This week I've been eating... Brazilian moqueca
They have a thing about the Virgin Mary at Viva Tapas & Bebidas, a newish outfit opened on the northerly bit of London's Kingsland Road in "trendy" (you're statutorily required to call it that) Dalston.
The unwieldy, bric-à-brac room is overlooked by a human-sized mural of the Holy Mother, a smaller effigy joins her on the opposite wall, and one of the barmen is so obviously devout that he has her image tattooed on his arm, the Virgin abutting a tiger. It's like a hip seminary, selling solid cocktails and decent, cheap Latin American food.
Best of the eight-dish menu, which is a bit of photocopied A4, is moqueca, a creamy Brazilian stew made with coconut milk, hunks of plantain and the best-cooked tiger prawns I've eaten in a long while. It's silky, warming, comes in its own mini saucepan and has a nip of spice to it, so avoids falling into the so-rich-I-just-can't-take-anymore trap. Oh, and it costs £8.95.
The problem with most home coffee machines is that unless you are willing to spend megabucks, they tend not to be able to generate the necessary pressure. And as Achille Gaggia, the man who created the first machine in 1938, would tell you, that's the key to getting a decent crema and a good cup of coffee. Surprising then that the new Nescafé Dolce Gusto Genio, which hovers around the £100 mark, has real oomph in that department, especially given that it's so compact. And not only that, it also has a quick heat-up setting, which is a real boon in the morning.
I fear I may be late coming to this party, but I've fallen slightly in love with coconut-milk yoghurt. CoYo ("heaven in a mouthful", says the package), is free of just about everything: soya, dairy, gluten, lactose, sugar. But when it comes to texture and taste it's anything but lacking. It's so luscious, and smooth and fresh – I use great dollops of it to perk up dry-as-a-bone desserts. But it's also nice on its own, in a bowl, with a swirl of honey on the top.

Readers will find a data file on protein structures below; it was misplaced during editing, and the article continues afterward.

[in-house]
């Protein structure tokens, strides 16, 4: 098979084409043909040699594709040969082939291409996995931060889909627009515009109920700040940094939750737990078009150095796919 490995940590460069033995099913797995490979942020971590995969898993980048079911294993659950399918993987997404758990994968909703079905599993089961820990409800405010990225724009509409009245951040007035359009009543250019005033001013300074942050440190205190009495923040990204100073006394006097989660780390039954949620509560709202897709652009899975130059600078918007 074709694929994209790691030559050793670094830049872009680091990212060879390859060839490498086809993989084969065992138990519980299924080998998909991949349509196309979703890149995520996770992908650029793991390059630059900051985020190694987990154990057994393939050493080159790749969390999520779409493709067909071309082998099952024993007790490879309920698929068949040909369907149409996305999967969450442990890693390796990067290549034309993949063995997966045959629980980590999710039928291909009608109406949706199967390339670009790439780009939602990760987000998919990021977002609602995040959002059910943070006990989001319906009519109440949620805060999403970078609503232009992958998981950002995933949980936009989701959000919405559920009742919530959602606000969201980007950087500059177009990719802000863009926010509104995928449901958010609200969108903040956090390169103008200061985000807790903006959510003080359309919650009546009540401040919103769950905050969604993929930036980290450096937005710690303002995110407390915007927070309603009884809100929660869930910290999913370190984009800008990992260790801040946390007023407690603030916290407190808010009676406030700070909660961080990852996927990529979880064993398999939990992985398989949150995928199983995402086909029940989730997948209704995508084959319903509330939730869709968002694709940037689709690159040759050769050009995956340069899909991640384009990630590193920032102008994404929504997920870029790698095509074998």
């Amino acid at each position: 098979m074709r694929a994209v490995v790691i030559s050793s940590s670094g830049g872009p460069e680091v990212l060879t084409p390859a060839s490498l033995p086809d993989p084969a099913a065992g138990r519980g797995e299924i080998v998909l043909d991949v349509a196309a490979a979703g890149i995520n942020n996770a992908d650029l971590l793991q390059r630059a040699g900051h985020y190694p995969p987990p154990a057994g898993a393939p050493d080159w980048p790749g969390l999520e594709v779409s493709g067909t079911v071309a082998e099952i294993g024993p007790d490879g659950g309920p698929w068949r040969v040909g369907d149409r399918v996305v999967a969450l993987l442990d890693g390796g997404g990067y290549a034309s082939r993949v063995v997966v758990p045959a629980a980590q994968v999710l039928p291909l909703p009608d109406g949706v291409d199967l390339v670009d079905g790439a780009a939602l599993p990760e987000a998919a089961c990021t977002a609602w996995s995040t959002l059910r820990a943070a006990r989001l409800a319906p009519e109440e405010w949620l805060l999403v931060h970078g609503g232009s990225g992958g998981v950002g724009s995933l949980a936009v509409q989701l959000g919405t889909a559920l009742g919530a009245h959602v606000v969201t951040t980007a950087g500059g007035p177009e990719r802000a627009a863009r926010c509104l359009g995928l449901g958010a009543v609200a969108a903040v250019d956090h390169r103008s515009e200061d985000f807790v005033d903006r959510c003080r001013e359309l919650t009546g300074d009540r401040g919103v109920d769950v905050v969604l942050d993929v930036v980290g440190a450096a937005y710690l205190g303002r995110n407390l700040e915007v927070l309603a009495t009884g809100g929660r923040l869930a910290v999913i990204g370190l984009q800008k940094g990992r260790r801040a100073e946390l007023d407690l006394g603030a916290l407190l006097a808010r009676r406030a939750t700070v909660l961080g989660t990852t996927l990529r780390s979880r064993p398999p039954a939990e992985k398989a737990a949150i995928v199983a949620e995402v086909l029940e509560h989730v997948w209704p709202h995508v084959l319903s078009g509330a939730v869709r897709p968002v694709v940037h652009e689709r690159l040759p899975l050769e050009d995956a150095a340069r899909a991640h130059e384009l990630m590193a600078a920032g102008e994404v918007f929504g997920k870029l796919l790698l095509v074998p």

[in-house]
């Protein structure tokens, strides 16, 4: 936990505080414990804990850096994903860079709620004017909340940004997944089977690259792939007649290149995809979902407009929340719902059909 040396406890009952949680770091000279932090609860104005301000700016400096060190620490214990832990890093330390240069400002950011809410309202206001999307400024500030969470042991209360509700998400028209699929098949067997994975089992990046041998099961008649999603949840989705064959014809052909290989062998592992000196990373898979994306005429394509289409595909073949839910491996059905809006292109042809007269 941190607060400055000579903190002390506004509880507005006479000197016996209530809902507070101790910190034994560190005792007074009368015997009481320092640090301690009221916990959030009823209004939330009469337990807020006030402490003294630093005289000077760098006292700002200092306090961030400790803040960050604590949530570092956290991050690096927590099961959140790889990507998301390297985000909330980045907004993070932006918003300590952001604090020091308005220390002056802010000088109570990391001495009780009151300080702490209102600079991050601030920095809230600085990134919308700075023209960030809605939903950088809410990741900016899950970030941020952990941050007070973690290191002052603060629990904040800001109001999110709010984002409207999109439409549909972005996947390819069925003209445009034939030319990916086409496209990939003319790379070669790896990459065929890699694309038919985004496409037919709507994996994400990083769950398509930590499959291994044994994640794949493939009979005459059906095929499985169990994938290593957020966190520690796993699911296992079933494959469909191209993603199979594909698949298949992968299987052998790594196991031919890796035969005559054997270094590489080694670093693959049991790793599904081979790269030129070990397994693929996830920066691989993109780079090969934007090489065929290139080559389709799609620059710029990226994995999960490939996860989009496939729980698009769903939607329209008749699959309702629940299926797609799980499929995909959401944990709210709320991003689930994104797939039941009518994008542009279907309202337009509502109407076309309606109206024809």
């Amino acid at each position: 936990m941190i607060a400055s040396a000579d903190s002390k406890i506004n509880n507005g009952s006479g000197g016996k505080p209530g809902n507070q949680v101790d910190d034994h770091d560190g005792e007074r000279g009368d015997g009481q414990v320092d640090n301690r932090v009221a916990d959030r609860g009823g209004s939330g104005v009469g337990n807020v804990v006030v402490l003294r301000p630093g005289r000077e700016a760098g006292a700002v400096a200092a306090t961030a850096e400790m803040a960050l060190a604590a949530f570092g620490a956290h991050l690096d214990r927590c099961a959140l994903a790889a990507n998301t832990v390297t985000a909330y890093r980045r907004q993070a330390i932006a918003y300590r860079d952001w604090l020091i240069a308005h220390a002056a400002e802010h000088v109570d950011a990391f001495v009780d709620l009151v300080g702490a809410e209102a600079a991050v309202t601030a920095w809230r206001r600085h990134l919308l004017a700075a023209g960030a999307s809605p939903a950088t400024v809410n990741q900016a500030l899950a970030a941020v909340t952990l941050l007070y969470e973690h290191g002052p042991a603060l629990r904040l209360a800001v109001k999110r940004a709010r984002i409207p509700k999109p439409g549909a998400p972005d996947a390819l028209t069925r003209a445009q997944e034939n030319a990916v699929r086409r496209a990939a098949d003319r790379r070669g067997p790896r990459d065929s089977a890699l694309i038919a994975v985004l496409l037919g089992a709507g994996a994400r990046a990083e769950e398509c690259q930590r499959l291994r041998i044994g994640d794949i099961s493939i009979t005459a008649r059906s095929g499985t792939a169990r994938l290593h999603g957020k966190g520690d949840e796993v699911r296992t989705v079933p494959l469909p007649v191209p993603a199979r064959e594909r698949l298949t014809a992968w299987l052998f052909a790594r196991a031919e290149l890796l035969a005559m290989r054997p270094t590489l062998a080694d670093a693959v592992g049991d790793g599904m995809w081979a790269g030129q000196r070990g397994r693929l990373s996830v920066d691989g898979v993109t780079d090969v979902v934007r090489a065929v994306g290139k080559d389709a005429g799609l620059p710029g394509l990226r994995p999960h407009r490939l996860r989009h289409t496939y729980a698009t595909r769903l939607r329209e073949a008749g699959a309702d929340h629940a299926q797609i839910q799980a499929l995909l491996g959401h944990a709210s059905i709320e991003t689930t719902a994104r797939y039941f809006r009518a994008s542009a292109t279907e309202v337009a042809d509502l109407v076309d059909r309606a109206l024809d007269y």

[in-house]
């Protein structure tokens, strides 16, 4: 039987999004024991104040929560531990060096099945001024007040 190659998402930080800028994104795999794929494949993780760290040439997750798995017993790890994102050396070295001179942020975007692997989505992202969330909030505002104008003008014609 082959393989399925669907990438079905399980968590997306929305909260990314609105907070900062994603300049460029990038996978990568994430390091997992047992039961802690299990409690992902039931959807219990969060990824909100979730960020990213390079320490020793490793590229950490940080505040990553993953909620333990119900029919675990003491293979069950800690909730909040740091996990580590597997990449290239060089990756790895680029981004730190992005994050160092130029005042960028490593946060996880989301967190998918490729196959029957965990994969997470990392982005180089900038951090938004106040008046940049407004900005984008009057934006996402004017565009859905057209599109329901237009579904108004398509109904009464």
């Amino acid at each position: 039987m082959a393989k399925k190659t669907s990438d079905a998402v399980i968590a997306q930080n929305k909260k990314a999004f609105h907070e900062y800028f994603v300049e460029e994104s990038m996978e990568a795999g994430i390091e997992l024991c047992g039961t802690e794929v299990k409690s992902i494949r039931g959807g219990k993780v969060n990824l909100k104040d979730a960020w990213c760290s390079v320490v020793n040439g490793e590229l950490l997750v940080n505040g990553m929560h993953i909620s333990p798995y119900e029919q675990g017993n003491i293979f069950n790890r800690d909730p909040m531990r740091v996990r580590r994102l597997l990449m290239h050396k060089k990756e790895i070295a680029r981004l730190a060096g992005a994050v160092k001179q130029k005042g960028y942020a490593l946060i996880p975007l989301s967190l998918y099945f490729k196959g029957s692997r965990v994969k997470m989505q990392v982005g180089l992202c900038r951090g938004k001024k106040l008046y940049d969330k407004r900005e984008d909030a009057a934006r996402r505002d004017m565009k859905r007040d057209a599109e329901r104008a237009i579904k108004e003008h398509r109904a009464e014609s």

On a recent trip to New York I tried what I thought was the best whoopie pie there was, at a little place called The Rabbit Hole in Brooklyn. There, the two slabs of cookie-style cake, separated by a layer of creamy filling, was rich, dense, sugary and doubtlessly took days off my life. It was lovely. In this country, those on offer tend to be either soggy or dry as the Mojave. Not, though, at Outsider Tart, the little shop in London's Chiswick, which, on the basis of those I've tried, produce the best whoopie pies this side of the pond. Works of buttery art.
Over the moon
Has Steve's Leaves fractured some sort of trade-description regulation with its "Wasabi rocket"? The leaves in its "spring-water washed" packs haven't really much to do with Japanese mustard – but the stuff certainly tastes good. It's nice and fiery and is accompanied, in each bag, with red and green spinach and mizuna.
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